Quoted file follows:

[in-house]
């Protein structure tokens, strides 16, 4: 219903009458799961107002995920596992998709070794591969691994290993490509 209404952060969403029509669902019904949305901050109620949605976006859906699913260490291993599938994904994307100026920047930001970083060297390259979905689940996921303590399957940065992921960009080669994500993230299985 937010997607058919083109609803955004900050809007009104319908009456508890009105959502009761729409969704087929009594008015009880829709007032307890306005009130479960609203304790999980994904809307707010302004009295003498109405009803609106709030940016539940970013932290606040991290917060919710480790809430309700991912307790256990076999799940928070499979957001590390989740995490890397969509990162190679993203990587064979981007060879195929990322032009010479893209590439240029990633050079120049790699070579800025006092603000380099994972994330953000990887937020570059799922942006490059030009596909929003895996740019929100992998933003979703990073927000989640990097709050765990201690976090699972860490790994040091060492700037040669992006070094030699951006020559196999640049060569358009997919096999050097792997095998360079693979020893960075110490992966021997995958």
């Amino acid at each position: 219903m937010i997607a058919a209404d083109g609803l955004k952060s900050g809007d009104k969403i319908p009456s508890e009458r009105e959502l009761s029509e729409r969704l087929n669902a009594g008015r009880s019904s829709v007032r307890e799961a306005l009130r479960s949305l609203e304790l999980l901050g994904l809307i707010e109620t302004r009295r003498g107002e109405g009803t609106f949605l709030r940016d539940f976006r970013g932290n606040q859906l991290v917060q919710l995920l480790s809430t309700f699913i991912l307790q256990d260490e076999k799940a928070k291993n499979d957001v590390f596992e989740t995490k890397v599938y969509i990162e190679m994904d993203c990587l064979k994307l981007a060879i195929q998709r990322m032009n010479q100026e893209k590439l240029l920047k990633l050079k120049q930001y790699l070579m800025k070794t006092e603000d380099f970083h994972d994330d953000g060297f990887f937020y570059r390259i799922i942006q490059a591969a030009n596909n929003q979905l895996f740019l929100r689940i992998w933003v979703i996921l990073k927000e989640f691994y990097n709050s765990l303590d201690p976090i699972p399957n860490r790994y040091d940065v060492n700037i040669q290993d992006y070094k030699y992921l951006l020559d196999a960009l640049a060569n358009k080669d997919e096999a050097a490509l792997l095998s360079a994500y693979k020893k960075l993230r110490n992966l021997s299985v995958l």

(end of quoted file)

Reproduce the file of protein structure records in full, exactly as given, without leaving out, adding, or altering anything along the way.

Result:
[in-house]
């Protein structure tokens, strides 16, 4: 219903009458799961107002995920596992998709070794591969691994290993490509 209404952060969403029509669902019904949305901050109620949605976006859906699913260490291993599938994904994307100026920047930001970083060297390259979905689940996921303590399957940065992921960009080669994500993230299985 937010997607058919083109609803955004900050809007009104319908009456508890009105959502009761729409969704087929009594008015009880829709007032307890306005009130479960609203304790999980994904809307707010302004009295003498109405009803609106709030940016539940970013932290606040991290917060919710480790809430309700991912307790256990076999799940928070499979957001590390989740995490890397969509990162190679993203990587064979981007060879195929990322032009010479893209590439240029990633050079120049790699070579800025006092603000380099994972994330953000990887937020570059799922942006490059030009596909929003895996740019929100992998933003979703990073927000989640990097709050765990201690976090699972860490790994040091060492700037040669992006070094030699951006020559196999640049060569358009997919096999050097792997095998360079693979020893960075110490992966021997995958």
């Amino acid at each position: 219903m937010i997607a058919a209404d083109g609803l955004k952060s900050g809007d009104k969403i319908p009456s508890e009458r009105e959502l009761s029509e729409r969704l087929n669902a009594g008015r009880s019904s829709v007032r307890e799961a306005l009130r479960s949305l609203e304790l999980l901050g994904l809307i707010e109620t302004r009295r003498g107002e109405g009803t609106f949605l709030r940016d539940f976006r970013g932290n606040q859906l991290v917060q919710l995920l480790s809430t309700f699913i991912l307790q256990d260490e076999k799940a928070k291993n499979d957001v590390f596992e989740t995490k890397v599938y969509i990162e190679m994904d993203c990587l064979k994307l981007a060879i195929q998709r990322m032009n010479q100026e893209k590439l240029l920047k990633l050079k120049q930001y790699l070579m800025k070794t006092e603000d380099f970083h994972d994330d953000g060297f990887f937020y570059r390259i799922i942006q490059a591969a030009n596909n929003q979905l895996f740019l929100r689940i992998w933003v979703i996921l990073k927000e989640f691994y990097n709050s765990l303590d201690p976090i699972p399957n860490r790994y040091d940065v060492n700037i040669q290993d992006y070094k030699y992921l951006l020559d196999a960009l640049a060569n358009k080669d997919e096999a050097a490509l792997l095998s360079a994500y693979k020893k960075l993230r110490n992966l021997s299985v995958l």